Civil Defense personnel in the province reported a total of 4,000 homes suffering total roof loss in the municipality of Caibarién. However, "the human and material capital of the country" is focused, for the time being, on restoring tourist destinations. It is entirely possible, albeit paradoxical, for a Gaviota Seagull worker to end up repairing the roof of a bungalow, after having lost his own home.

"We are prohibited from using cell phones inside or around the hotel. We have to leave them at the entrance. We were told, in a meeting with all the directors and staff, that 'misfortunes are not to be talked about,' that the world does not need to know the real situation of the cay. Because, in the long run, that could affect not only the country, but also everyone's wallet," said a worker in the lobby/bar.

"Human Resources sent me an SMS with the catamaran schedule, but everyone knows who they need to call upon. I’m just a simple waiter. I don't have a permanent position. I'm just starting out. I don't have much to lose. Those who go, do not do so voluntarily, or out of solidarity. There are very valuable locations at the hotel: Reception, the lobby bars, the poolside bars and beach bars, some fixed positions, bartenders, who get huge tips, and they must secure their jobs," explained another source.

It is assumed that on November 15 at least five hotels will open, operating at half capacity. This affects, in turn, the personnel that they employ.

"What I'm still worried about is the transportation of the staff. They are demanding that almost all the workers be there, but there's no way to transport us," said the lobby/bar worker.

"The causeway has some very damaged areas. The catamaran is not enough, and they've begun to use buses for the staff. The most dangerous section is the Puente de Los Barcos (bridge), which was separated from the rest of the road. A brigade placed a pair of aluminum sheets to connect it again, to cover the gap. And the workers are crossing on that!"


14ymedio, September 28, 2017

Cienfuegos Left Without Food After Hurricane Irma

By Caridad Cruz

14ymedio, Caridad Cruz, Cienfuegos/Miami, 28 September 2017 — A strong smell of urine permeates the Russian-style apartment while Margot cooks a couple of pork steaks. “They are boar [the male pig], that’s why the smell,” she explains. Getting food in Cienfuegos, a city that was only affected by the edges of Hurricane Irma, has become an odyssey, according to its residents.

“There’s a man who sells pork from a pushcart and we buy it. What are we going to do if every time we want to buy something in the market, the lines are gigantic?” says Margot as she tries to remove the bad smell from the meat with some basil and a little ‘complete seasoning’ that she scrapes out of a nearly empty jar.

“They deceived me, I spent my monthly pension on ten pounds of stinking meat that there is no choice but to eat it,” she laments.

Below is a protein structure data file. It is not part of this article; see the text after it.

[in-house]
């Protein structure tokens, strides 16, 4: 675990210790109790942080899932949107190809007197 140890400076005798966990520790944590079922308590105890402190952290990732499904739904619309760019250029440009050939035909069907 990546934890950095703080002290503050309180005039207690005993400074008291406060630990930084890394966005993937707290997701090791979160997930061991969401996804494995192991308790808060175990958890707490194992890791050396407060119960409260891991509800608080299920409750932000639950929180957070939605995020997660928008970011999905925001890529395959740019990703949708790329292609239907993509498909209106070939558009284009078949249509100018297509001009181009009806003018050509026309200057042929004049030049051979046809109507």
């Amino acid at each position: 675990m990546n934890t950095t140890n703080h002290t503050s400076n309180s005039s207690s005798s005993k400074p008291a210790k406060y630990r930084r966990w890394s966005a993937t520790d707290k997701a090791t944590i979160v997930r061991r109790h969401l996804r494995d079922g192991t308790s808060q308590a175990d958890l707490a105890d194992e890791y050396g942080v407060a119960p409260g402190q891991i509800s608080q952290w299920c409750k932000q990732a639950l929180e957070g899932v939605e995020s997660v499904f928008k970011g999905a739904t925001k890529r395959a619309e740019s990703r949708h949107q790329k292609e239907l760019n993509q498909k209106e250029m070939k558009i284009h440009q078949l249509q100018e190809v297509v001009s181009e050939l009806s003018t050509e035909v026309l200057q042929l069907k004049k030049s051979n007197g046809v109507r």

The authorities of Cienfuegos have imposed a severe rationing after Hurricane Irma. Eggs, vegetables and meat are regulated and you can only buy a certain amount per person “to avoid speculation.”

“The unrationed eggs have all been taken to Villa Clara because there they don’t even have a pot to piss in,” says the clerk at a point of sale in Calzada de Dolores, one of the main arteries of the city.

The alternative to chicken eggs are duck and quail eggs, which are sold in the Ministry of Internal Commerce stores, but it’s enough to check the stores to confirm that in many of them there are no eggs of any kind.

“There are no eggs in the whole city. It’s because of the hurricane,” another shop assistant explains.

In order to buy fruits or vegetables, the situation is similar. In the markets where the prices are controlled by the state, people line up from early in the morning, while in the uncontrolled markets and from the pushcarts, prices are skyrocketing.

“The state is to blame for this situation,” says Margot. “Television announces that all the countries are sending aid, but they use it only for Havana, which is where people throw themselves into the streets [to protest],” she explains.

Although the official media did not make reference to the protest of 13 September in Havana sparked by the absence of electricity and water, the videos of the demonstration have gone viral through the ‘weekly packet’.

“As long as people remain silent, things are going to stay the same, but nobody wants to be cannon fodder,” he laments.

Although the damages in the province were minimal, compared to the north of Villa Clara, Ciego de Avila and Camagüey, the city was without electricity for more than 96 hours due to failures in the local thermo-electrical plant.

In the midst of this situation, Cuban Vice President Jose Ramon Machado Ventura, 86, along with the Communist Party’s staff in the territory, toured some of the province’s agricultural sites where, according to the local press, he got “the commitment” of the farmers to “produce more food.”

In the Hard Currency Collection Stores (TRD) – as the state chain of outlets is officially called – the availability of meat, poultry and cans of fish has been reduced in recent weeks. “Before the cyclone, there was almost nothing,” said Magalis, a customer at the La Casa Mimbre store. “What they have left is at exorbitant prices, which no worker can buy.”

Cuba reduced imports by more than 1.5 billion dollars in the first half of the year, which in the opinion of economists has had a direct effect on the worsening of shortages in state stores.

“They recently opened a market here near (La Casa Mimbre), but between the lines, the little assortment and the high prices it’s not worth going,” she says.

“There is an Italian cheese that I suppose is the worst of what’s available in the world’s markets, but here a single kilogram costs 20.05 CUC (roughly $20 US), more than an entire month’s salary,” she protests.



Center for a Free Cuba